But now that the stamps have been issued in certain given numbers and in the Postmaster-General's peculiar way, where are they? That is what a great many want to know and that is a question which must be answered. I know where some of them are. I had a letter from a postmaster's son at a small office in Quebec, asking me what I would give for 45 8c Jubilee stamps. I had a letter from an office in P. E. Island, asking my prices for ½, 6, and 8c Jubilee stamps. Collectors in the principal cities of the Dominion have seen whole sheets of ½c stamps in the possession of post-office employees. These little incidents may give one some idea where the stamps are. I also have a pretty good idea where the stamps are not. A prominent Toronto dealer laid $100 on the stamp counter the first day of sale, and was tendered two specimens of the ½c and 6c stamps. At Montreal, Toronto, St. Johns, Halifax, and all the principal cities, not more than two specimens of the ½, 6, 8, 10, 15, 20 and 50c stamps were sold to the same person, that is, of course, outside the post-office staff. I have it on good authority that there is not a stamp dealer in Canada who has 100 of the ½c value unless he happens to be a post-office employé also. The stamps are not in the dealers' stock books then, for they have not been able to get them. I wrote to Fredericton the other day for a few 10, 15, 20 and 50c stamps and the postmaster returned the money and said they could be supplied only in complete sets. One meets with the same reception at nearly every post office. What were the stamps made for if not to be sold to the public as the public wants them? What would be thought of a furniture store where one could not purchase a table or a chair but must take a whole set? The thing is ridiculous.
While the idea of issuing special stamps to commemorate the Diamond Jubilee was laudable enough, the restrictions applied to their sale and the inclusion of unnecessary high values was, to put it mildly, an official faux pas. It has been asserted that the values from $2 to $5 inclusive were quite unnecessary as it was not possible to use either of these denominations in prepayment of any legitimate postal charges. But it was also pointed out that as there was no limit to the weight of a package sent by first class mail a heavy letter could easily call for more postage than $5. Indeed, in his article in the Monthly Journal, Mr. Donald A. King stated:—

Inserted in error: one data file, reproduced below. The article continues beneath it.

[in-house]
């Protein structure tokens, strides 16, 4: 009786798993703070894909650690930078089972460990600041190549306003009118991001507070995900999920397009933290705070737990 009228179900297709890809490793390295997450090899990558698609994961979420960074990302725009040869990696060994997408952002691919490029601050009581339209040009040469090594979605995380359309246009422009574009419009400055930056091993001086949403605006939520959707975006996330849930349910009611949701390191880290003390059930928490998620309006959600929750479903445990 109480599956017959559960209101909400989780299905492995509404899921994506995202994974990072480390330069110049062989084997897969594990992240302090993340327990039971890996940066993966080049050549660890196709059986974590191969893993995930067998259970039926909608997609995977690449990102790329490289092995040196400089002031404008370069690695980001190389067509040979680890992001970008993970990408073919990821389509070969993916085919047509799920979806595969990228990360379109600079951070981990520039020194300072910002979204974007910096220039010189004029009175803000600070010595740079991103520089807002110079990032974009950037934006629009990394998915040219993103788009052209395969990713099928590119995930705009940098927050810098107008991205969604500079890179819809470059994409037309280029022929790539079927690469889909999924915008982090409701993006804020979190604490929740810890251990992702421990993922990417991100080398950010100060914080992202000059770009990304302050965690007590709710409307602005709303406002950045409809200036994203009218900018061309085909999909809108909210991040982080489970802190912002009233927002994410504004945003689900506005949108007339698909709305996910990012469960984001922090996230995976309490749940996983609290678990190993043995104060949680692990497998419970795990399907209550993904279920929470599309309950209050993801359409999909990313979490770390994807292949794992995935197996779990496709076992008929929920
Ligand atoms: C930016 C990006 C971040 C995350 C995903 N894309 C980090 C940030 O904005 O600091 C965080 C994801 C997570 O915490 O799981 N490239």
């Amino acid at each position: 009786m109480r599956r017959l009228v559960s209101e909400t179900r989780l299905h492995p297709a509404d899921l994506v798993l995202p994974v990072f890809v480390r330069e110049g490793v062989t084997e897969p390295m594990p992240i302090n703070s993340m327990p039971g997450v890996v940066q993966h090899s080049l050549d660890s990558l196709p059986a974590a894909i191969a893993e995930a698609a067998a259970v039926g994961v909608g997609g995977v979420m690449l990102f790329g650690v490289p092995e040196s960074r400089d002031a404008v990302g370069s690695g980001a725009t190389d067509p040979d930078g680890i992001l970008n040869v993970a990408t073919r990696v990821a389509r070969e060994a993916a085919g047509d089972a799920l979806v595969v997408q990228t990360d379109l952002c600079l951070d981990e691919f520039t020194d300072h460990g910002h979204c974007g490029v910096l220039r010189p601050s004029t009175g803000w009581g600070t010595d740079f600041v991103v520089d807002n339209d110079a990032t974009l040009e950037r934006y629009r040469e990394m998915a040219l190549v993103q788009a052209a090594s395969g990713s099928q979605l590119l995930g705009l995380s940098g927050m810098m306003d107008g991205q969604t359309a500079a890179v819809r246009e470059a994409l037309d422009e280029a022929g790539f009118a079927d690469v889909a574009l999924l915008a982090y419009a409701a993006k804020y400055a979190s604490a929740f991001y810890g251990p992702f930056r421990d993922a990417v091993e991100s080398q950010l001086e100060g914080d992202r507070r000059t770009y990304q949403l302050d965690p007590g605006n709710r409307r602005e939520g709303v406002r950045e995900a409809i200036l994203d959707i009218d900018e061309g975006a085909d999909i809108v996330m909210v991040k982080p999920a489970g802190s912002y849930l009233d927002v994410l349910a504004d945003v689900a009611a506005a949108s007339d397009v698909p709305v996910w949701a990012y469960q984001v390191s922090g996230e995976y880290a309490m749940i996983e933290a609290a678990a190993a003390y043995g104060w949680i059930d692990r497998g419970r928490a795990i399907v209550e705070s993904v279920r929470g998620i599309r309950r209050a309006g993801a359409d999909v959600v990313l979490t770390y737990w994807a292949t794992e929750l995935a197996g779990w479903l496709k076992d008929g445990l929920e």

At a post office with which I am somewhat familiar the posting of letters and parcels for the United Kingdom and other Postal Union countries that called for postage from $1.00 upwards was, at certain periods, a matter of daily, often hourly, occurrence, so much so that the only comment it excited was from the clerk cancelling, who would audibly wish that there were higher values in the permanent issue than 50c and thus save time cancelling the entire length of a large envelope.
Within my own experience there has been more than one case where a letter has been mailed on which there was not space to place the stamps; an entire sheet (100) of 15 cents stamps was pasted on, obliterated, and then another with some odd values completed the prepayment; and the case can be recalled of a letter on which $40.00 postage was prepaid. While the Jubilee set was in everyday use the sight of the higher values was quite common on any mail for the United Kingdom and Europe, shipping and commercial houses prepaying their mail with the “dollar” values simply as a matter of convenience.
But though there may have been isolated instances in which high values could be used with convenience their very limited use is obvious from the fact that the Canadian government has always, both before and since the emission of the Jubilee set, found a 50c value high enough for all practical purposes. Had postal requirements called for such constant use of high values as Mr. King's remarks lead us to infer it is hardly likely that, when the remainders were finally withdrawn and destroyed in 1905, out of a comparatively small total issue of 25,000 of each of the dollar stamps 94 of the $1, 66 of the $2, 1,835 of the $3, 2,013 of the $4, and 1,240 of the $5 would be returned and destroyed.
The design is the same for all denominations and, as we have already stated, is a very handsome one. The stamps are of extra large size and show two portraits of Queen Victoria. That on the left, with the date “1837” below it, is identical with the portrait shown on the old 12d and 7½d stamps, while the one on the right, with date “1897” below, is from a full length portrait painted in 1886 by Professor von Angelo of Vienna. This shows the Queen in her robes of state as she appeared on the assumption of the title “Empress of India.” Above the portraits is CANADA POSTAGE and between these words is the so-called Tudor Crown of Great Britain with the letters “V. R. I.” below—these latter, of course, standing for Victoria Regina Imperatrix, (Victoria, Queen and Empress). At the base the value is shown on a straight tablet and in the angles, and between the two dates, are maple leaf ornaments. These Jubilee stamps were printed by the American Bank Note Company, who had recently secured the contract for the printing of stamps, bank notes, etc., for the Dominion. In the Montreal Herald for January, 1897, the following particulars are given with regard to the change of printers:—